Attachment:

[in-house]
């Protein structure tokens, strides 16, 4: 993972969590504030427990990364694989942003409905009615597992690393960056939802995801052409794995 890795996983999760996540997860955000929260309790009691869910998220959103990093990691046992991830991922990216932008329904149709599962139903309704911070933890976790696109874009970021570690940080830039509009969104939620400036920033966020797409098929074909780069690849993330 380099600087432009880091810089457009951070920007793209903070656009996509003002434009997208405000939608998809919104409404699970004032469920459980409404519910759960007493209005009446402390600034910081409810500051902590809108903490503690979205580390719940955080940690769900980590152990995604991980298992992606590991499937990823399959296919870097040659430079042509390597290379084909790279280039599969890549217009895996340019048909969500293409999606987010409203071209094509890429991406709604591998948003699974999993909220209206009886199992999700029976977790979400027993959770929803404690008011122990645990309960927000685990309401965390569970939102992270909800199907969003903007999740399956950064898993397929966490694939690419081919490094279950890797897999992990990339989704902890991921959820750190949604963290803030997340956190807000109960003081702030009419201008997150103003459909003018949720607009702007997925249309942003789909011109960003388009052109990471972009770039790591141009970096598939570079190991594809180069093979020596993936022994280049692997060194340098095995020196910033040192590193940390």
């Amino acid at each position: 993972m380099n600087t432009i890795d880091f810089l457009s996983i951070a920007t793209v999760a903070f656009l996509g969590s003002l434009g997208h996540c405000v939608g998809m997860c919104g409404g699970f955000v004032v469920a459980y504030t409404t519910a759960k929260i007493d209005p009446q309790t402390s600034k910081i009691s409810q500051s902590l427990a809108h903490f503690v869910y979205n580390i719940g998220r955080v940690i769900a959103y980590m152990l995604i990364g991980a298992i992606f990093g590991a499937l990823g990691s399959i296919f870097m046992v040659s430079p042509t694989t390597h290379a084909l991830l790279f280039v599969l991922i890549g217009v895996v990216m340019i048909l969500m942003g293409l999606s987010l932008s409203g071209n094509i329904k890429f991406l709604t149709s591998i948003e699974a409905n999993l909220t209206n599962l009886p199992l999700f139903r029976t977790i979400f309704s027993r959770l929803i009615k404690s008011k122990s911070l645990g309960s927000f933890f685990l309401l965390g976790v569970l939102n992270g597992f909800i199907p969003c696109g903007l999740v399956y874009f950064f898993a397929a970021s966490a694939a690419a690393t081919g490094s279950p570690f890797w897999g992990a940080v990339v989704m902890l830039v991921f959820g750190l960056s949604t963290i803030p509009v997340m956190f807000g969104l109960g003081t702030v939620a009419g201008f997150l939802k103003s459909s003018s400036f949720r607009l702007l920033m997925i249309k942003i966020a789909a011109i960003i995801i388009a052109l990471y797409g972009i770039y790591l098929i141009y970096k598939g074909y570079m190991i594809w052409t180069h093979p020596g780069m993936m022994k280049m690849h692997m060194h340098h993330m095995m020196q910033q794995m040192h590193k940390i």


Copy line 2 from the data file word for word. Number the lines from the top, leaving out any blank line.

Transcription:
């Protein structure tokens, strides 16, 4: 993972969590504030427990990364694989942003409905009615597992690393960056939802995801052409794995 890795996983999760996540997860955000929260309790009691869910998220959103990093990691046992991830991922990216932008329904149709599962139903309704911070933890976790696109874009970021570690940080830039509009969104939620400036920033966020797409098929074909780069690849993330 380099600087432009880091810089457009951070920007793209903070656009996509003002434009997208405000939608998809919104409404699970004032469920459980409404519910759960007493209005009446402390600034910081409810500051902590809108903490503690979205580390719940955080940690769900980590152990995604991980298992992606590991499937990823399959296919870097040659430079042509390597290379084909790279280039599969890549217009895996340019048909969500293409999606987010409203071209094509890429991406709604591998948003699974999993909220209206009886199992999700029976977790979400027993959770929803404690008011122990645990309960927000685990309401965390569970939102992270909800199907969003903007999740399956950064898993397929966490694939690419081919490094279950890797897999992990990339989704902890991921959820750190949604963290803030997340956190807000109960003081702030009419201008997150103003459909003018949720607009702007997925249309942003789909011109960003388009052109990471972009770039790591141009970096598939570079190991594809180069093979020596993936022994280049692997060194340098095995020196910033040192590193940390």